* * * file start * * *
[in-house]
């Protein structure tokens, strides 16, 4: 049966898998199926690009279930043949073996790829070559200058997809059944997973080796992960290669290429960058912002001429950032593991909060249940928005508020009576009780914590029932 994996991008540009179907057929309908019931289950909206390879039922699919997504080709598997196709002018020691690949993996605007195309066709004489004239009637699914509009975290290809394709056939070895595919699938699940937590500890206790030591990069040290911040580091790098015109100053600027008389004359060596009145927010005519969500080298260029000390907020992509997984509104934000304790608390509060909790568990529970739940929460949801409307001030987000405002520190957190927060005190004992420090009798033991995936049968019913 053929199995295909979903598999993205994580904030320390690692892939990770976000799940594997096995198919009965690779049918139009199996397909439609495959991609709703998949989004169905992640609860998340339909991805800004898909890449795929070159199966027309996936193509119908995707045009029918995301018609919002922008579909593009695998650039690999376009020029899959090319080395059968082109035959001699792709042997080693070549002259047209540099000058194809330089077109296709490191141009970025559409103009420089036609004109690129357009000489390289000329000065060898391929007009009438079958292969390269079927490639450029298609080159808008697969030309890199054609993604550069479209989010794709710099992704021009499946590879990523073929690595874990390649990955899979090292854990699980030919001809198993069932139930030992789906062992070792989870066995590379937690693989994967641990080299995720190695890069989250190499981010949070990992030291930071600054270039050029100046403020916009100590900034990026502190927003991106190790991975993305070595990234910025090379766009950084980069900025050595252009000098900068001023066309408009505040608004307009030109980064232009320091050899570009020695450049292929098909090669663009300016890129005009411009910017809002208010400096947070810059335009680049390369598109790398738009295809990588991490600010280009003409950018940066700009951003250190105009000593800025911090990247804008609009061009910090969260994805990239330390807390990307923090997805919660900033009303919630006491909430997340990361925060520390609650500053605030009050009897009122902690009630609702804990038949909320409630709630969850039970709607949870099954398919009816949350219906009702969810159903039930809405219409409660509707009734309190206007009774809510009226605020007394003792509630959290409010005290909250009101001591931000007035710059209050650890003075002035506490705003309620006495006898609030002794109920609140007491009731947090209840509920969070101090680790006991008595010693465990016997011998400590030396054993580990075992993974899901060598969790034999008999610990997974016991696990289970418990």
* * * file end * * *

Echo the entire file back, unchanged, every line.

[in-house]
């Protein structure tokens, strides 16, 4: 049966898998199926690009279930043949073996790829070559200058997809059944997973080796992960290669290429960058912002001429950032593991909060249940928005508020009576009780914590029932 994996991008540009179907057929309908019931289950909206390879039922699919997504080709598997196709002018020691690949993996605007195309066709004489004239009637699914509009975290290809394709056939070895595919699938699940937590500890206790030591990069040290911040580091790098015109100053600027008389004359060596009145927010005519969500080298260029000390907020992509997984509104934000304790608390509060909790568990529970739940929460949801409307001030987000405002520190957190927060005190004992420090009798033991995936049968019913 053929199995295909979903598999993205994580904030320390690692892939990770976000799940594997096995198919009965690779049918139009199996397909439609495959991609709703998949989004169905992640609860998340339909991805800004898909890449795929070159199966027309996936193509119908995707045009029918995301018609919002922008579909593009695998650039690999376009020029899959090319080395059968082109035959001699792709042997080693070549002259047209540099000058194809330089077109296709490191141009970025559409103009420089036609004109690129357009000489390289000329000065060898391929007009009438079958292969390269079927490639450029298609080159808008697969030309890199054609993604550069479209989010794709710099992704021009499946590879990523073929690595874990390649990955899979090292854990699980030919001809198993069932139930030992789906062992070792989870066995590379937690693989994967641990080299995720190695890069989250190499981010949070990992030291930071600054270039050029100046403020916009100590900034990026502190927003991106190790991975993305070595990234910025090379766009950084980069900025050595252009000098900068001023066309408009505040608004307009030109980064232009320091050899570009020695450049292929098909090669663009300016890129005009411009910017809002208010400096947070810059335009680049390369598109790398738009295809990588991490600010280009003409950018940066700009951003250190105009000593800025911090990247804008609009061009910090969260994805990239330390807390990307923090997805919660900033009303919630006491909430997340990361925060520390609650500053605030009050009897009122902690009630609702804990038949909320409630709630969850039970709607949870099954398919009816949350219906009702969810159903039930809405219409409660509707009734309190206007009774809510009226605020007394003792509630959290409010005290909250009101001591931000007035710059209050650890003075002035506490705003309620006495006898609030002794109920609140007491009731947090209840509920969070101090680790006991008595010693465990016997011998400590030396054993580990075992993974899901060598969790034999008999610990997974016991696990289970418990």